‘Infirmity’ must consist of a disability that incapacitates a person to perform ordinary routine activities; Delhi High Court grants bail to former director of Shakti Bhog Foods Limited

Delhi High Court

Delhi High Court: In a petition filed by Kewal Krishan Kumar (petitioner) was one of the directors, promoters, and guarantors of Shakti Bhog Foods Limited seeking bail under Sections 3 and 4 of the Prevention of Money Laundering Act, 2002, Jasmeet Singh, J., granted bail to the applicant as he has been in custody for over 18 months and investigation qua the applicant is complete but no chargesheet has been filed.

The Applicant was one of the directors, promoters, and guarantors of Shakti Bhog Foods Limited who availed of various loan facilities from a consortium of banks led by the State Bank of India from 2006 onwards, and in order to acquire more loan funds from Banks, the company resorted to round tripping and money laundering using its various group companies as platforms. SBFL had rotated its funds to group companies in the form of share investment, share application money, share premium, inter corporate deposits, compulsory convertible debentures, loans and advances and inter group purchases with the sole intent to launder and change colour of these loan funds from liabilities to assets.

The bail applicant is 70 years of age and has a chronic medical history of having undergone bariatric surgery, is a chronic case of varicose veins, and is functioning with 20% stomach capacity due to bariatric surgery. In addition, he has gallbladder stones (Cholelithiasis) and suffers from seizures, behavioral disorders, and hypertension. The ground of bail is regarding the proviso to section 45(1) Prevention of Money Laundering Act (PMLA) that the Applicant is sick and infirm.

The Court noted that when the sickness or infirmity is of such a nature that it is life-threatening and requires medical assistance that cannot be provided in penitentiary hospitals, then the accused should be granted bail under the proviso to section 45(1) PMLA. Thus, a combined reading of the PMLA Objects and Reasons, Finance Bill, 2018, the 268th LCI Report indicates that the proviso to Section 45(1) PMLA is a relaxation for sick or infirm persons provided their sickness or infirmity is so grave that it is life endangering and cannot be treated by jail hospitals. However, no straight jacket formula can be laid down as to what is the level of sickness that a person is to suffer to entitle him to bail and Courts do not possess the medical expertise to sit in appeal of the opinion of the Medical Board.

As per the medical report, dated 11-02-2023 prepared by a board of doctors consisting of a physician, neurologist, psychiatrist, and surgeon, it has been opined that the applicant is not ‘sick’ to be granted bail under proviso to Section 45(1) PMLA. The ailments that the applicant is suffering from are not grave or life-threatening that entitle him to bail on medical grounds.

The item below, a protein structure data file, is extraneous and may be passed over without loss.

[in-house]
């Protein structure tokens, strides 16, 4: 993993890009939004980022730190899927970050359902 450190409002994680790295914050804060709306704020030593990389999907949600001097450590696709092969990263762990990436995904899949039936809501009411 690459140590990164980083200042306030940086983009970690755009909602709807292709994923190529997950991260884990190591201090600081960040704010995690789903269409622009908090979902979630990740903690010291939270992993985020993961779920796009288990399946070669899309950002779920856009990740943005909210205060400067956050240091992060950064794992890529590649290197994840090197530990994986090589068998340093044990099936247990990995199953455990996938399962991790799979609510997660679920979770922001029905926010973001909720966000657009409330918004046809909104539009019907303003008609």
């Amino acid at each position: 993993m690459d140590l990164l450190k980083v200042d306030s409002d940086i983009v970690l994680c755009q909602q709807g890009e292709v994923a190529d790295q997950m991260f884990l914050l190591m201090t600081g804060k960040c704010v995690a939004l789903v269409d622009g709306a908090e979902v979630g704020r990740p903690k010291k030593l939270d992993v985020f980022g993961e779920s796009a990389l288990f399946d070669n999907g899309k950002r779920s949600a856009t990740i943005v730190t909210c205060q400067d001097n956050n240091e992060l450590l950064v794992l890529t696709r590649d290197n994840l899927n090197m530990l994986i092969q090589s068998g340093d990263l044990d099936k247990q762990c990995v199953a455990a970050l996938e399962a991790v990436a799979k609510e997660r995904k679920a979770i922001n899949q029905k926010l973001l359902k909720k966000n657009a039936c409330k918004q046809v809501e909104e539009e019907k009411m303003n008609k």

Thus, the Court concluded that the Applicant cannot be termed to be ‘sick’ to fall within the proviso to section 45(1) PMLA.

In terms of the ‘infirmity’ of the applicant, the Court opined that infirmity is defined as not something that is only relatable to age but must consist of a disability that incapacitates a person to perform ordinary routine activities on a day-to-day basis. However, a perusal of the applicant’s medical records shows that he has had seizure disorders and mild behavioral disorders which coupled with old age is a cause of concern and shows the seriousness of the applicant’s infirmities.

As per a recent medical report, seizures have become more frequent than before, which makes him more vulnerable to injuries such as hemorrhage, or which the dosage of medication has been increased. Thus, the Court held that infirmities in a senile stage combined with constant ‘attendant’ support coupled with frequent seizures and abnormal behavioral disorder make the Applicant ‘infirm’ under the proviso to section 45(1) PMLA.

The applicant, being declared ‘infirm’ and satisfying the triple test of flight risk, influencing any witness and tampering with evidence was granted bail subject to terms and conditions.

[Kewal Krishan Kumar v Enforcement Directorate, 2023 SCC OnLine Del 1547, decided on 17-03-2023]

Advocates who appeared in this case :

Mr. Mohit Mathur, Sr. Adv. with Mr. Vikas Arora, Mr. Amit Bhatia, Ms. Radhika Arora, Mr. Siddharth Singh, Mr. Abhay Sachan, Advocate for the Petitioner;

Mr. Zoheb Hossain, Special Counsel for E.D. with Mr. Vivek Gurnani, Mr. Kalp Samaiya, Advocates for the ED.

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